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|Title:||Gender, family, and domestic ideology||Contributor(s):||Waters, Catherine Mary (author)||Publication Date:||2001||Handle Link:||https://hdl.handle.net/1959.11/2264||Abstract:||As the editorial manifesto he wrote in 1850 to accompany the first number of 'Household Words' indicates, Dickens had always aspired "to live in the Household affections, and to be numbered among the Household thoughts" of his readers. He saw himself as a prophet of the hearth, and his contemporaries hailed his reputation as the purveyor of cozy domestic bliss. As a reviewer of 'David Copperfield in Fraser's Magazine' wrote, "There is not a fireside in the kingdom where the cunning fellow has not contrived to secure a corner for himself as one of the dearest, and, by this time, one of the oldest friends of the family." This reviewer attributes Dickens's widespread popularity to "his deep reverence for the household sanctities, his enthusiastic worship of the household gods." Yet despite this reputation as the prophet of domestic bliss, any close examination of Dickens's novels reveals very few portraits of happy and harmonious families.||Publication Type:||Book Chapter||Source of Publication:||The Cambridge Companion to Charles Dickens, p. 120-135||Publisher:||Cambridge University Press||Place of Publication:||New York, USA||ISBN:||0521669642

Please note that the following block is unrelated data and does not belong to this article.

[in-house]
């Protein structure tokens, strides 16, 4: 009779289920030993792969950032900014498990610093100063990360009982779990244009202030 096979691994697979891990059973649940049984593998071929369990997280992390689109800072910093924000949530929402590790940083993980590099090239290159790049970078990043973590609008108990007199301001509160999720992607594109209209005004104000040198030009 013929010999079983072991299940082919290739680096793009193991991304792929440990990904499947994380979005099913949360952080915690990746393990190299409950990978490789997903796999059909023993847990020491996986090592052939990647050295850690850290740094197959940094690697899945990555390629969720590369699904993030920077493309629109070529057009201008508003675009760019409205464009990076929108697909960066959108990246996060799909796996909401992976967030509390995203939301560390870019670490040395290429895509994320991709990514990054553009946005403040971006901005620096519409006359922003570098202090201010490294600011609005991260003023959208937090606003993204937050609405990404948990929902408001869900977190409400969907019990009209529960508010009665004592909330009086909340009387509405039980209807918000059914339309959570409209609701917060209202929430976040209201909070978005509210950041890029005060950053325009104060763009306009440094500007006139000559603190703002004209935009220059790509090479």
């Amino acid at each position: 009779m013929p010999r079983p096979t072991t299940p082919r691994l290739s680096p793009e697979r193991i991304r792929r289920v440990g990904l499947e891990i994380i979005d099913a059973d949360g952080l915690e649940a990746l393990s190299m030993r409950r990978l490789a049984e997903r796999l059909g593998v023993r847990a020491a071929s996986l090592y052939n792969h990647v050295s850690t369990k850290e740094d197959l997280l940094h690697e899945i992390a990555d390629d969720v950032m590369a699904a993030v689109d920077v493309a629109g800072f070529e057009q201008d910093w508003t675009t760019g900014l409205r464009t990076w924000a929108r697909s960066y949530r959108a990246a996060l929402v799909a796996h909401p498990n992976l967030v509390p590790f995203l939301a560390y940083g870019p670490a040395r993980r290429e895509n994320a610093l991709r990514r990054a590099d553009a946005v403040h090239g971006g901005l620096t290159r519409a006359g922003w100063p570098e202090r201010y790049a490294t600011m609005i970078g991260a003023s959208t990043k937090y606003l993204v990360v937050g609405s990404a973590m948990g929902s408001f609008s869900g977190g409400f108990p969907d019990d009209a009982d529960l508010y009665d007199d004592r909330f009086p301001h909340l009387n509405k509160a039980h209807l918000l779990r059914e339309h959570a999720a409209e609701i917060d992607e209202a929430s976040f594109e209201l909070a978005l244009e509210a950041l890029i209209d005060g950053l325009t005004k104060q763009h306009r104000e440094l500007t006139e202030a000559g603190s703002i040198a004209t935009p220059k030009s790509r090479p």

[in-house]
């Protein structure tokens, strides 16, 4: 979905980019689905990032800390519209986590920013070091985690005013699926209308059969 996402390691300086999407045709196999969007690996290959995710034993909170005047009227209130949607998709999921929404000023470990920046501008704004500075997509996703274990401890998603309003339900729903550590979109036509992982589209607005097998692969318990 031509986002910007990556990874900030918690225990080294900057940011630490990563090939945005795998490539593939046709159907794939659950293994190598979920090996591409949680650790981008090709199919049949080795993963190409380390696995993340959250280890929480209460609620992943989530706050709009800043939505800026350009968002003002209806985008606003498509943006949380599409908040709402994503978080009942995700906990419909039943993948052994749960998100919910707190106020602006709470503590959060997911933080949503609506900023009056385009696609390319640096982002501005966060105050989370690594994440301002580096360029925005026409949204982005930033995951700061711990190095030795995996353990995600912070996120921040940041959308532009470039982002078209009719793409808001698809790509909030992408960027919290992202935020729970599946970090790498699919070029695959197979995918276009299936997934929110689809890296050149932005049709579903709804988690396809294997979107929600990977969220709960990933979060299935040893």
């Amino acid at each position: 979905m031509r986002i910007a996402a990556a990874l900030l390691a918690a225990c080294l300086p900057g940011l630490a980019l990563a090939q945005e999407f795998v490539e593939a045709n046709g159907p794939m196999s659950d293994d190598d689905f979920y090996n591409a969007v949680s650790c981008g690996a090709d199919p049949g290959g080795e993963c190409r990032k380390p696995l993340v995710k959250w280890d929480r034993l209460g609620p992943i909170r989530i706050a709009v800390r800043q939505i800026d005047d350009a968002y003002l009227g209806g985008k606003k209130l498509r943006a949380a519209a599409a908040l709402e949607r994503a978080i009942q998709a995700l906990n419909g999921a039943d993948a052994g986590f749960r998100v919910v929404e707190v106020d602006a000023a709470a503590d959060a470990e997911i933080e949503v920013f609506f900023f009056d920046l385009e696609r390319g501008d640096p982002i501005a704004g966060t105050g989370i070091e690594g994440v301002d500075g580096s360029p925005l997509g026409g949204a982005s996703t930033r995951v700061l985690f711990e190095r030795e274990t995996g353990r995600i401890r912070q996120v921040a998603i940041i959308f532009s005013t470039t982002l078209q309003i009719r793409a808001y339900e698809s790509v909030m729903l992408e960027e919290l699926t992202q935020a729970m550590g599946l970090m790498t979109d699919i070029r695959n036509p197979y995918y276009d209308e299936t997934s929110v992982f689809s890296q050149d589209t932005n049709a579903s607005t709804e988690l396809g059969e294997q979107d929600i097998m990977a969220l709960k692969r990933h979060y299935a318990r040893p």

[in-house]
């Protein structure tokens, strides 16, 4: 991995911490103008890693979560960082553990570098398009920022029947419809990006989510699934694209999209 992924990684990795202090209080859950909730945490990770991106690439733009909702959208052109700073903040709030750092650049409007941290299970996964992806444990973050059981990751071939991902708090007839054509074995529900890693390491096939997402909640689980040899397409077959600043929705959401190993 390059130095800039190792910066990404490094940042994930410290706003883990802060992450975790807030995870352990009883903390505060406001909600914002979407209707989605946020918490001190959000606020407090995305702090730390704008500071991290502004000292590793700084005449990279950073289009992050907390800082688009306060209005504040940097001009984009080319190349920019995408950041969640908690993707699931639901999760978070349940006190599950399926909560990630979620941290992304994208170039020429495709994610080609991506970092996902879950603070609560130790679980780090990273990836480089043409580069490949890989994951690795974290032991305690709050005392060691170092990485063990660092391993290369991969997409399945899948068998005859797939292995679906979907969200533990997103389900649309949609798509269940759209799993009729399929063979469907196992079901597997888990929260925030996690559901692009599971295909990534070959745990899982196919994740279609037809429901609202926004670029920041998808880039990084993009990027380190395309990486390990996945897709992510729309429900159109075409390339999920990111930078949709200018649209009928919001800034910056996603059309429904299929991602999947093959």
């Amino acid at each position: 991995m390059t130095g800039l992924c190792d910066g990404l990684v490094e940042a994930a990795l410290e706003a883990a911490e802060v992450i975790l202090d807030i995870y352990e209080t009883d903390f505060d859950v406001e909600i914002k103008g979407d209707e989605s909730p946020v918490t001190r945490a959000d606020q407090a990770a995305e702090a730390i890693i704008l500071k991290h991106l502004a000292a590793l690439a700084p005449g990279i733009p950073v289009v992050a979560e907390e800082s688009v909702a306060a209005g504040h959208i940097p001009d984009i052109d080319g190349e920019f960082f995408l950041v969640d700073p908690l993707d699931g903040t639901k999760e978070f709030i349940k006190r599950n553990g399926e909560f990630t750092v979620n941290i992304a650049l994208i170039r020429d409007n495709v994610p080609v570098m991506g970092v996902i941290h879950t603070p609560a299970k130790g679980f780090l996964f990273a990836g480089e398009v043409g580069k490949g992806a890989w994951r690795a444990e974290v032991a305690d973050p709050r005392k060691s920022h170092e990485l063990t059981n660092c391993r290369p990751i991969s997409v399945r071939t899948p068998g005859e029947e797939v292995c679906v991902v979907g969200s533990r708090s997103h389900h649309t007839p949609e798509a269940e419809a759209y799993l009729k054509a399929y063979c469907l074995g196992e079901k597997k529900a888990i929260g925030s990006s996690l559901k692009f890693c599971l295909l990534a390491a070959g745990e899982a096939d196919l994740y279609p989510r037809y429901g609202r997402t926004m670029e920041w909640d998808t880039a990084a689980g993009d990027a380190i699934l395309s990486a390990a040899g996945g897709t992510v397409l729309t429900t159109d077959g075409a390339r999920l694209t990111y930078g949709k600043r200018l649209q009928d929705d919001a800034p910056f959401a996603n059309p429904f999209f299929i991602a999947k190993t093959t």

|Field of Research (FOR):||200503 British and Irish Literature||HERDC Category Description:||B1 Chapter in a Scholarly Book||Other Links:||http://www.cambridge.org/catalogue/catalogue.asp?isbn=9780521660167
|Series Name:||Cambridge Companions to Literature||Statistics to Oct 2018:||Visitors: 219
|Appears in Collections:||Book Chapter|
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